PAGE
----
Henry Moore’s finished sculptures were often made of bronze, a material that is unsuited to experimentation due to its cost, rigidity and complex fabrication requirements. For this reason, Moore made small tests or representations of his ideas from clay, which Sylvester (1990) refers to as working-models and sketch-models. At the beginning of his career, Moore … Continue reading Henry Moore eventually phased out two-dimensional sketching
Three-dimensional sketching in real space is both generative and speculative. It can be used to search for new ideas and possibilities before the design has been decided upon. Weintraub (1998, p. 53) offers a description of the process: “The mind-hand coordination elicits intuitive answers as we begin to build something with no particular model to … Continue reading Generating Ideas in Real-Space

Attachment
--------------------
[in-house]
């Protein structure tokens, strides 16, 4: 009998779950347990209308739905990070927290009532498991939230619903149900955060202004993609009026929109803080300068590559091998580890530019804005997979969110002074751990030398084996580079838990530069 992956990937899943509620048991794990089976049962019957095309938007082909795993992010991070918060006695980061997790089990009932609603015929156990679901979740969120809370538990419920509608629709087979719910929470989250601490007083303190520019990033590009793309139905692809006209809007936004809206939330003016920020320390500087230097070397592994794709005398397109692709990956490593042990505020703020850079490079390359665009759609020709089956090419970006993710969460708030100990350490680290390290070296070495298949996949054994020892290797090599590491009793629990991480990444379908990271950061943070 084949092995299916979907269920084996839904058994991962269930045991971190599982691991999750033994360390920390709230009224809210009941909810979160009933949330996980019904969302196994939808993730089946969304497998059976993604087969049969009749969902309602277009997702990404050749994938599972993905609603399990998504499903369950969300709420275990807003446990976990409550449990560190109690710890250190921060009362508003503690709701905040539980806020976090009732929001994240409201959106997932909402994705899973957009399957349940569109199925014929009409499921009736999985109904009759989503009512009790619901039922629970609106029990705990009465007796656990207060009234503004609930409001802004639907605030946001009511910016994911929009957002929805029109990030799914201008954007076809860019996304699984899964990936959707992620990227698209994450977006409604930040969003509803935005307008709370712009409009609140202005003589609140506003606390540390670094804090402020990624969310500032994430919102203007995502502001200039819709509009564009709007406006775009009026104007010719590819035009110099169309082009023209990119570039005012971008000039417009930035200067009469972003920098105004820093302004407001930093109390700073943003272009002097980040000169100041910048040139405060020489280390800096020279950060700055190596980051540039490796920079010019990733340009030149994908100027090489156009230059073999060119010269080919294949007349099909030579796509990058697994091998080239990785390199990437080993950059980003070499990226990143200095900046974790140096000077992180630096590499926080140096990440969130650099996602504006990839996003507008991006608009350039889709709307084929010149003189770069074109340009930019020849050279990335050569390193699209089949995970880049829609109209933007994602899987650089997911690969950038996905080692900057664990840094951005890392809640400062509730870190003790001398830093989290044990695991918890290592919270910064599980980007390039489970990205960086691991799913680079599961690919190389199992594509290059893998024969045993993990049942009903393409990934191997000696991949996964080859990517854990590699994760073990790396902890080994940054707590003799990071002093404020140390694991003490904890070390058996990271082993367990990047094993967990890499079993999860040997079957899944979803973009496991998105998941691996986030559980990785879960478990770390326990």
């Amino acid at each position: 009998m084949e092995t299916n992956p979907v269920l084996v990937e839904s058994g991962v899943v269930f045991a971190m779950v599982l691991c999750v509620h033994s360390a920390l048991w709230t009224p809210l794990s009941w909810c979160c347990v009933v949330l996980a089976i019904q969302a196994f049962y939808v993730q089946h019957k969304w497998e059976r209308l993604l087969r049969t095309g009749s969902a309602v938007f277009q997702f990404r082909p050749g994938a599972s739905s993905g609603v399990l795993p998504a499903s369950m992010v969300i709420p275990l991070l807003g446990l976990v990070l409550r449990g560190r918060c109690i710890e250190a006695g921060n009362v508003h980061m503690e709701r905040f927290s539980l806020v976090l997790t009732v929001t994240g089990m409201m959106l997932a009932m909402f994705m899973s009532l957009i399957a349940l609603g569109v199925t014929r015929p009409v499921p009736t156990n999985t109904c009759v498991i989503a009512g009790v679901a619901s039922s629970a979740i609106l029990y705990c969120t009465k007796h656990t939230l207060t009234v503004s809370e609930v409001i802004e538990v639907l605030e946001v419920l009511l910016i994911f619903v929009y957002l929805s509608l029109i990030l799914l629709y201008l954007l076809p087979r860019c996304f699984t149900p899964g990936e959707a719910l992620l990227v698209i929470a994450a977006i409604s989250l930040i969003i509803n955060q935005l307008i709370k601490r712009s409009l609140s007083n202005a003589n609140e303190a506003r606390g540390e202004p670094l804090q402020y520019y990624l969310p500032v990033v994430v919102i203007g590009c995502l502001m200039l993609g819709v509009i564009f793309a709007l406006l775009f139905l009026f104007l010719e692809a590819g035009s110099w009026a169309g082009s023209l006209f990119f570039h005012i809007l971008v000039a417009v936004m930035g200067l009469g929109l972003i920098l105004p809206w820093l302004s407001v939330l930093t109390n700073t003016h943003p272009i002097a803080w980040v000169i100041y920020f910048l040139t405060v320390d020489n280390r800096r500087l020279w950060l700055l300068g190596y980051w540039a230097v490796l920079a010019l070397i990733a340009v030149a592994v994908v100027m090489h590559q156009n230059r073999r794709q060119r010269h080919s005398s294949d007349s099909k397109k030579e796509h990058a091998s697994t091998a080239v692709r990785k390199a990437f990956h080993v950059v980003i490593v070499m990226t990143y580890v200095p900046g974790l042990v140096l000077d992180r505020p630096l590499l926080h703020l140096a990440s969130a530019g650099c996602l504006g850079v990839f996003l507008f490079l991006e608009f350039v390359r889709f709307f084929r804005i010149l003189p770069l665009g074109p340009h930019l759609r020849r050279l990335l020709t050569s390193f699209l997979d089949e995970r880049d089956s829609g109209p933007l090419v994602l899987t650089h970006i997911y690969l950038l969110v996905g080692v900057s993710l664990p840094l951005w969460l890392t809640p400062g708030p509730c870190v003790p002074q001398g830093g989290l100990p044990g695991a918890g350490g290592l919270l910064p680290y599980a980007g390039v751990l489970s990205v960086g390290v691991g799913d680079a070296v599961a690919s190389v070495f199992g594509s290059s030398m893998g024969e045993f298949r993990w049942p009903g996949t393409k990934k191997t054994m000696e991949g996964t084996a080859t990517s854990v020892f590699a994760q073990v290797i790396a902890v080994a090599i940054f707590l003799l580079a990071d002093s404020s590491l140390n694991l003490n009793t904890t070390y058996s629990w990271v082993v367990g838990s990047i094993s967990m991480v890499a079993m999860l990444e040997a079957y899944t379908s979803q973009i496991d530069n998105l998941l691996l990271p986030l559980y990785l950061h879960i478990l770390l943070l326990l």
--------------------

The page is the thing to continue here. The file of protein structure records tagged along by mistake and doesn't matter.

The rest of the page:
To understand the use of explorative sculpture in the context of my work as a practitioner and teacher of animation and games design, my research incorporated five themes: the practicality and physicality of the medium, the potential for explorative sculpting to incorporate chance and ambiguity, and the importance of practitioner preference in selecting creativity support … Continue reading Can Sketch Models Aid Creativity?